**George Olatokunbo Okikiolu**was the son of James Adekunle Okikiolu (1907-1998) and Anwan Obong (1911-1970). James Okikiolu was a Yoruba from Abeokuta in Western Nigeria while Anwan was a daughter of the Obong of Calabar, a title which essentially means the King of Calabar. James was a medical doctor and he met Anwan, who had trained as a nurse, while both of them were working in a hospital in Abeokuta in Western Nigeria. At this time Nigeria was a British colony and most of the doctors and other staff in the hospital were British. George had a twin sister Elizabeth O Okikiolu. Their parents gave their children the names George and Elizabeth after the recently crowned king and queen of Great Britain.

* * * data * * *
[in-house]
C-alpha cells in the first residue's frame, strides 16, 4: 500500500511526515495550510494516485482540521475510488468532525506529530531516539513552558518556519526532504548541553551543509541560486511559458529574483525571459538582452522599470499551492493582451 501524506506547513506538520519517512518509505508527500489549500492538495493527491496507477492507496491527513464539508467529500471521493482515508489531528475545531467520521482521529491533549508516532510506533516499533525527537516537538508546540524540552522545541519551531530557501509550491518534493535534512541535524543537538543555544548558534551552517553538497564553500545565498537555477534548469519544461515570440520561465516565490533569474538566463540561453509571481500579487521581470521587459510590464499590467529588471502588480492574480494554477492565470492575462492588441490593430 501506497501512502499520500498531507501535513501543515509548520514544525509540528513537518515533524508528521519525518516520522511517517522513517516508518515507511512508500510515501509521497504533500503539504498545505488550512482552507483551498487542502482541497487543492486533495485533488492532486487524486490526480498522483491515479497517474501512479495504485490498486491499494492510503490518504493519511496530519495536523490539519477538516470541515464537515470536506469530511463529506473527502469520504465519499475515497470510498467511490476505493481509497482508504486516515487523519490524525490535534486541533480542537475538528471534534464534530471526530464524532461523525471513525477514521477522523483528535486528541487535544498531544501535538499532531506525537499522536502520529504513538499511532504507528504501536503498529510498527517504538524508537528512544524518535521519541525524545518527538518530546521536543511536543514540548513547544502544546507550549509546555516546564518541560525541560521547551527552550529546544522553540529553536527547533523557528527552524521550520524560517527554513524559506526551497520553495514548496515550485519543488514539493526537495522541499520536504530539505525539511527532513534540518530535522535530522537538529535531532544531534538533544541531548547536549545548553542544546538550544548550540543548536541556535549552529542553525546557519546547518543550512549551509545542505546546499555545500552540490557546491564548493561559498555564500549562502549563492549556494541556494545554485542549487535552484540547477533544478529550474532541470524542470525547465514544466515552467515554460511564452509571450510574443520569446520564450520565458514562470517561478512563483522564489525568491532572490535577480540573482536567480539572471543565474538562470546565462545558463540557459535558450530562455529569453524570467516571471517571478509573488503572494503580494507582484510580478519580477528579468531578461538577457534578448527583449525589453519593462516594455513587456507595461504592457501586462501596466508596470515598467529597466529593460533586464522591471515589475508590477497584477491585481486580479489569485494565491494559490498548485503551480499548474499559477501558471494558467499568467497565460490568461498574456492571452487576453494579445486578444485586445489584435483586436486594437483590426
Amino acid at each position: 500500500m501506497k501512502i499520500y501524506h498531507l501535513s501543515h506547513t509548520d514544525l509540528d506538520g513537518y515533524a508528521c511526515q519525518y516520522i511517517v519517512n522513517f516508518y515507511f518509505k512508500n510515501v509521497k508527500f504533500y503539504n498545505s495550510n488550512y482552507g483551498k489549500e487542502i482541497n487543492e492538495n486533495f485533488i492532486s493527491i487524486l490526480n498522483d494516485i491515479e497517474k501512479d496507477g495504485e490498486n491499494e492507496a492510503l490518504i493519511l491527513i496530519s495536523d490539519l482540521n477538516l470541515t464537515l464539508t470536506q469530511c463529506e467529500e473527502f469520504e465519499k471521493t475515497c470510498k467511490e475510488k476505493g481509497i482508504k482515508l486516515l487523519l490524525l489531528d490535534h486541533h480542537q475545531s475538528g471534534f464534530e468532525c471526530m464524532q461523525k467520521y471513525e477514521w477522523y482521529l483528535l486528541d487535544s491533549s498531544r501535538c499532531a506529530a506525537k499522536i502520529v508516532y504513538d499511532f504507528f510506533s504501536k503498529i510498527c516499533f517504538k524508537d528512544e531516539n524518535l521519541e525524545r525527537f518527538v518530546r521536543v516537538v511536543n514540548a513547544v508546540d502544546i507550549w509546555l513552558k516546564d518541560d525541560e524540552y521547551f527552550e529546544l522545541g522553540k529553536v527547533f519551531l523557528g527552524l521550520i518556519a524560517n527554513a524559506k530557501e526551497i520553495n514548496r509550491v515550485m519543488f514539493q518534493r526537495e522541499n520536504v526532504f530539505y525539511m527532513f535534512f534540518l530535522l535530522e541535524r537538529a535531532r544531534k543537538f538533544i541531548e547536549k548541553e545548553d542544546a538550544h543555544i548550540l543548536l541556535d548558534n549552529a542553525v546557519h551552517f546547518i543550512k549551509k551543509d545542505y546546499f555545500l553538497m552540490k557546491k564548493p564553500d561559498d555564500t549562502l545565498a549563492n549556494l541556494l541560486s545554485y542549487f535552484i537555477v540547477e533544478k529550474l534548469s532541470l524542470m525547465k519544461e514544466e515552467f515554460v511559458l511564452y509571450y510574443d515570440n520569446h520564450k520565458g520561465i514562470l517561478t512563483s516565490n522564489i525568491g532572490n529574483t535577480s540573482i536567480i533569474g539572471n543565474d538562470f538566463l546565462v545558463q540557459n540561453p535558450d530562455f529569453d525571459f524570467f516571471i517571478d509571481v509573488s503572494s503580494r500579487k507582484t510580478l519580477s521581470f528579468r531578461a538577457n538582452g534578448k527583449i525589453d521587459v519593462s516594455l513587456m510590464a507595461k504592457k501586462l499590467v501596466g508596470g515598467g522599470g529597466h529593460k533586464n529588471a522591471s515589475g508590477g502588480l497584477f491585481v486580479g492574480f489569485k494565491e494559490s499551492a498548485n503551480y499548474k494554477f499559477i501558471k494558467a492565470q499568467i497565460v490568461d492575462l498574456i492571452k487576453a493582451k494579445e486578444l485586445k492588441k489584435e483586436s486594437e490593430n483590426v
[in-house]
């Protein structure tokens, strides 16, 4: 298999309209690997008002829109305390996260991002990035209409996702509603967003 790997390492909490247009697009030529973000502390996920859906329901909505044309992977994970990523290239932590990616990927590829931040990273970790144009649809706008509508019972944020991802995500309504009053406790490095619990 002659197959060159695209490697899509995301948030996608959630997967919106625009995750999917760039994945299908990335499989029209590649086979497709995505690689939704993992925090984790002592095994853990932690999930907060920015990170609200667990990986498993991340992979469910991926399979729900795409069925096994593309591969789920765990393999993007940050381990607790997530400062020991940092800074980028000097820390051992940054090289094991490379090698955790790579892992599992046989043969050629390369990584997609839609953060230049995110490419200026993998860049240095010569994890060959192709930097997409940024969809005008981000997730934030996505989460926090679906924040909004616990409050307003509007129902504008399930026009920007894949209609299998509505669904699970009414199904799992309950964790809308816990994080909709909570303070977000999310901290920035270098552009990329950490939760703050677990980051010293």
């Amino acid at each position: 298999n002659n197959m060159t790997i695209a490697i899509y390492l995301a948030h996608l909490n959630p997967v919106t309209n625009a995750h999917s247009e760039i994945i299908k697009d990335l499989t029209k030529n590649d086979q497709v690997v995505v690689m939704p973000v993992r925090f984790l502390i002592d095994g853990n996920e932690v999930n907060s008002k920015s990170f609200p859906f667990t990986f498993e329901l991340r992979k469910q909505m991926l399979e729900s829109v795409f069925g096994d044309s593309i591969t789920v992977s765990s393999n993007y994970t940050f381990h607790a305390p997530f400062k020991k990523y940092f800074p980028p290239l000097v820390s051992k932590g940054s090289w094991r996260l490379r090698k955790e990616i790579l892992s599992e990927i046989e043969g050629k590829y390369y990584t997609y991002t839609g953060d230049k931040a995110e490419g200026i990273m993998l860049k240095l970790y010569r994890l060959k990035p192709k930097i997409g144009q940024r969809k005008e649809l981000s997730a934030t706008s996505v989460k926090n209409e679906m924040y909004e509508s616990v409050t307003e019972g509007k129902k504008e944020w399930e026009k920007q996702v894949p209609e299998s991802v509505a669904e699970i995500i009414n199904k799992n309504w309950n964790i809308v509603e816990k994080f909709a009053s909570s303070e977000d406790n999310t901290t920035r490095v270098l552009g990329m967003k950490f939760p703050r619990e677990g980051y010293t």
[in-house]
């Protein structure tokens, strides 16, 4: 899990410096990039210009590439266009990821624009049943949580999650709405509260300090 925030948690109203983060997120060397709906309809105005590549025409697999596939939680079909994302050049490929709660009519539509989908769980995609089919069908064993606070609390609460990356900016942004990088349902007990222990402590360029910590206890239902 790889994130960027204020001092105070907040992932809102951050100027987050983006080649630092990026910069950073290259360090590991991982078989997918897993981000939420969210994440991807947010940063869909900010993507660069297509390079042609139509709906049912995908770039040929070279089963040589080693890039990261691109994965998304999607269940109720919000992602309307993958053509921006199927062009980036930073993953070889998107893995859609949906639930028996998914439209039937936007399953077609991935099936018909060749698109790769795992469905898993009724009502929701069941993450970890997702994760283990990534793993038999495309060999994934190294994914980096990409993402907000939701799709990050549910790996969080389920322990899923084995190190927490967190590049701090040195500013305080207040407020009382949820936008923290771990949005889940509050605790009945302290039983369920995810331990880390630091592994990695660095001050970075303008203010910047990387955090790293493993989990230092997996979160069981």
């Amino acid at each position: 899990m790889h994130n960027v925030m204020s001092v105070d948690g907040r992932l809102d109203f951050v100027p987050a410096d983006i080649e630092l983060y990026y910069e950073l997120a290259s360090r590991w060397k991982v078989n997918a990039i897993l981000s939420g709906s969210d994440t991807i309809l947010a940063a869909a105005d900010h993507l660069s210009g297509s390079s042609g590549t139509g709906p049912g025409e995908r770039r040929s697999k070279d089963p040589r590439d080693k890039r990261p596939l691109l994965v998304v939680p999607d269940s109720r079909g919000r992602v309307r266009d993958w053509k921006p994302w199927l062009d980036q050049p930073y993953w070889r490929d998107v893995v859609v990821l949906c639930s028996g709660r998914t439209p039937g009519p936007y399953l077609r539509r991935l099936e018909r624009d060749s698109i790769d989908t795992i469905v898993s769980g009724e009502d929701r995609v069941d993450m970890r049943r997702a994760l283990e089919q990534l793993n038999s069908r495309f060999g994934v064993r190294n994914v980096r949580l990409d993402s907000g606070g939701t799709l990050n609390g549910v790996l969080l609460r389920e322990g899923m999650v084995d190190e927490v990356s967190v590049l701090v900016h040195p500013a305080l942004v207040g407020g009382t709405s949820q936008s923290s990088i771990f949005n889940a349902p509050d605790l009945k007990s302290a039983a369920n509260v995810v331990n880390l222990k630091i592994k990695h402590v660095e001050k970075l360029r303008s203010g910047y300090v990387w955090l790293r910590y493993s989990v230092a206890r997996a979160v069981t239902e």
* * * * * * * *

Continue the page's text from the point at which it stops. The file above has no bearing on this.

Okikiolu explained about his early education and upbringing in [1]:-

In 1959 George, his twin sister Elizabeth, and a younger brother Victor O Okikiolu (born 6 May 1944) sailed from Lagos to England on the shipAfter early primary schooling in Lagos and at Ibadan, my secondary schooling was at Baptist Boys' High School in Abeokuta, where I lived during term times. I was often away from school to recuperate at home from feverish complaints, but I made sure my performance at school was not below my usual best. Although my childhood experiences in and around hospitals made me feel that I would like to grow up to be a medical doctor, my interests in mathematics and the physical sciences had developed, and I pursued those subjects at university ...